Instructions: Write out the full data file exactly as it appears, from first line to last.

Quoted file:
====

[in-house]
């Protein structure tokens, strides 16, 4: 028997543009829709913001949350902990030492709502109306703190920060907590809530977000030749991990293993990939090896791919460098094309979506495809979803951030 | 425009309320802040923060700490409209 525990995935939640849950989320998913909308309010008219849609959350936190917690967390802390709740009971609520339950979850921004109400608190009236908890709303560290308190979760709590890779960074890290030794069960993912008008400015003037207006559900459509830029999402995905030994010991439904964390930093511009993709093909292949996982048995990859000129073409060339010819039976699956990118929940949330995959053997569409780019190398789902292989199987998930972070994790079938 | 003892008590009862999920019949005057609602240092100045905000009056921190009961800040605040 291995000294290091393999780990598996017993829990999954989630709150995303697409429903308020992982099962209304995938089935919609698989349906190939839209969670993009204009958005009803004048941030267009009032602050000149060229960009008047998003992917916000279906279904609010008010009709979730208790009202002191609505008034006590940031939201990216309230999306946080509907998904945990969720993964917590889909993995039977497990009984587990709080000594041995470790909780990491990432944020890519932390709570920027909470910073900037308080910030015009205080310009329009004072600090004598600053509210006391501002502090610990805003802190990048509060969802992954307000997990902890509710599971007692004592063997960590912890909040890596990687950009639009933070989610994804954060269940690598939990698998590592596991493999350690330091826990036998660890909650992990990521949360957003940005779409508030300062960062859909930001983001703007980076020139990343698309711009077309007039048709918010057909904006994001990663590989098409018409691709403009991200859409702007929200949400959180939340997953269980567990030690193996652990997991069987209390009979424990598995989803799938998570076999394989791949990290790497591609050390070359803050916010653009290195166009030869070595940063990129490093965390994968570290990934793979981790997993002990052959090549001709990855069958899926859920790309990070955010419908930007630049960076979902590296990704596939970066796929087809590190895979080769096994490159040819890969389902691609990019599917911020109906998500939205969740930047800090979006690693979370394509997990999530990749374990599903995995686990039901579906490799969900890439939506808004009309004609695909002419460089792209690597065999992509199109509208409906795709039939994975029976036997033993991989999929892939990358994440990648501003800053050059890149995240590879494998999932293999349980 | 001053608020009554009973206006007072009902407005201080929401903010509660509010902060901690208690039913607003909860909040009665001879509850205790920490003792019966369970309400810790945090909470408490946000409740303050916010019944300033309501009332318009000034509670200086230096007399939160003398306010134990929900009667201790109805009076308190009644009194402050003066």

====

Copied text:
[in-house]
């Protein structure tokens, strides 16, 4: 028997543009829709913001949350902990030492709502109306703190920060907590809530977000030749991990293993990939090896791919460098094309979506495809979803951030 | 425009309320802040923060700490409209 525990995935939640849950989320998913909308309010008219849609959350936190917690967390802390709740009971609520339950979850921004109400608190009236908890709303560290308190979760709590890779960074890290030794069960993912008008400015003037207006559900459509830029999402995905030994010991439904964390930093511009993709093909292949996982048995990859000129073409060339010819039976699956990118929940949330995959053997569409780019190398789902292989199987998930972070994790079938 | 003892008590009862999920019949005057609602240092100045905000009056921190009961800040605040 291995000294290091393999780990598996017993829990999954989630709150995303697409429903308020992982099962209304995938089935919609698989349906190939839209969670993009204009958005009803004048941030267009009032602050000149060229960009008047998003992917916000279906279904609010008010009709979730208790009202002191609505008034006590940031939201990216309230999306946080509907998904945990969720993964917590889909993995039977497990009984587990709080000594041995470790909780990491990432944020890519932390709570920027909470910073900037308080910030015009205080310009329009004072600090004598600053509210006391501002502090610990805003802190990048509060969802992954307000997990902890509710599971007692004592063997960590912890909040890596990687950009639009933070989610994804954060269940690598939990698998590592596991493999350690330091826990036998660890909650992990990521949360957003940005779409508030300062960062859909930001983001703007980076020139990343698309711009077309007039048709918010057909904006994001990663590989098409018409691709403009991200859409702007929200949400959180939340997953269980567990030690193996652990997991069987209390009979424990598995989803799938998570076999394989791949990290790497591609050390070359803050916010653009290195166009030869070595940063990129490093965390994968570290990934793979981790997993002990052959090549001709990855069958899926859920790309990070955010419908930007630049960076979902590296990704596939970066796929087809590190895979080769096994490159040819890969389902691609990019599917911020109906998500939205969740930047800090979006690693979370394509997990999530990749374990599903995995686990039901579906490799969900890439939506808004009309004609695909002419460089792209690597065999992509199109509208409906795709039939994975029976036997033993991989999929892939990358994440990648501003800053050059890149995240590879494998999932293999349980 | 001053608020009554009973206006007072009902407005201080929401903010509660509010902060901690208690039913607003909860909040009665001879509850205790920490003792019966369970309400810790945090909470408490946000409740303050916010019944300033309501009332318009000034509670200086230096007399939160003398306010134990929900009667201790109805009076308190009644009194402050003066």